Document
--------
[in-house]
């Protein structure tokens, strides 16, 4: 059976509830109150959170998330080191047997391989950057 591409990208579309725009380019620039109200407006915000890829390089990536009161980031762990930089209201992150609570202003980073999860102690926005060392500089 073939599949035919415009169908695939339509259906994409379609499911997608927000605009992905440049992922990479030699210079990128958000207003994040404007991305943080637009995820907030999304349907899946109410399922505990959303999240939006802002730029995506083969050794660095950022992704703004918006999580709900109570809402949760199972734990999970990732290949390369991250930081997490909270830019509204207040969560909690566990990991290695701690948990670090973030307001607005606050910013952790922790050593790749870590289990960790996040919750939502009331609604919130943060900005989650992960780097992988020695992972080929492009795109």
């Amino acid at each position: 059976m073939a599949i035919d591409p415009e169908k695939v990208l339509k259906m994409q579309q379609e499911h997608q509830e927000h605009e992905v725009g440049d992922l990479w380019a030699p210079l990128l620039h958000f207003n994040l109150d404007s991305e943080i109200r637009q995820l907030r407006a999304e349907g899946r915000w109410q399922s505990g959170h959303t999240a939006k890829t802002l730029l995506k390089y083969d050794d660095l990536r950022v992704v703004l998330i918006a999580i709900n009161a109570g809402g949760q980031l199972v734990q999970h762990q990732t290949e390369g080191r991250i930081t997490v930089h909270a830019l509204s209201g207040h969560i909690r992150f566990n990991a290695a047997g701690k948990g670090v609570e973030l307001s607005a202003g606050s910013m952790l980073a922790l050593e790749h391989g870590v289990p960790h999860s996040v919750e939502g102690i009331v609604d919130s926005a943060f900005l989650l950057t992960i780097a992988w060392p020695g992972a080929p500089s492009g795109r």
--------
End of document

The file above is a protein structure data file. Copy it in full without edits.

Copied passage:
[in-house]
């Protein structure tokens, strides 16, 4: 059976509830109150959170998330080191047997391989950057 591409990208579309725009380019620039109200407006915000890829390089990536009161980031762990930089209201992150609570202003980073999860102690926005060392500089 073939599949035919415009169908695939339509259906994409379609499911997608927000605009992905440049992922990479030699210079990128958000207003994040404007991305943080637009995820907030999304349907899946109410399922505990959303999240939006802002730029995506083969050794660095950022992704703004918006999580709900109570809402949760199972734990999970990732290949390369991250930081997490909270830019509204207040969560909690566990990991290695701690948990670090973030307001607005606050910013952790922790050593790749870590289990960790996040919750939502009331609604919130943060900005989650992960780097992988020695992972080929492009795109």
């Amino acid at each position: 059976m073939a599949i035919d591409p415009e169908k695939v990208l339509k259906m994409q579309q379609e499911h997608q509830e927000h605009e992905v725009g440049d992922l990479w380019a030699p210079l990128l620039h958000f207003n994040l109150d404007s991305e943080i109200r637009q995820l907030r407006a999304e349907g899946r915000w109410q399922s505990g959170h959303t999240a939006k890829t802002l730029l995506k390089y083969d050794d660095l990536r950022v992704v703004l998330i918006a999580i709900n009161a109570g809402g949760q980031l199972v734990q999970h762990q990732t290949e390369g080191r991250i930081t997490v930089h909270a830019l509204s209201g207040h969560i909690r992150f566990n990991a290695a047997g701690k948990g670090v609570e973030l307001s607005a202003g606050s910013m952790l980073a922790l050593e790749h391989g870590v289990p960790h999860s996040v919750e939502g102690i009331v609604d919130s926005a943060f900005l989650l950057t992960i780097a992988w060392p020695g992972a080929p500089s492009g795109r």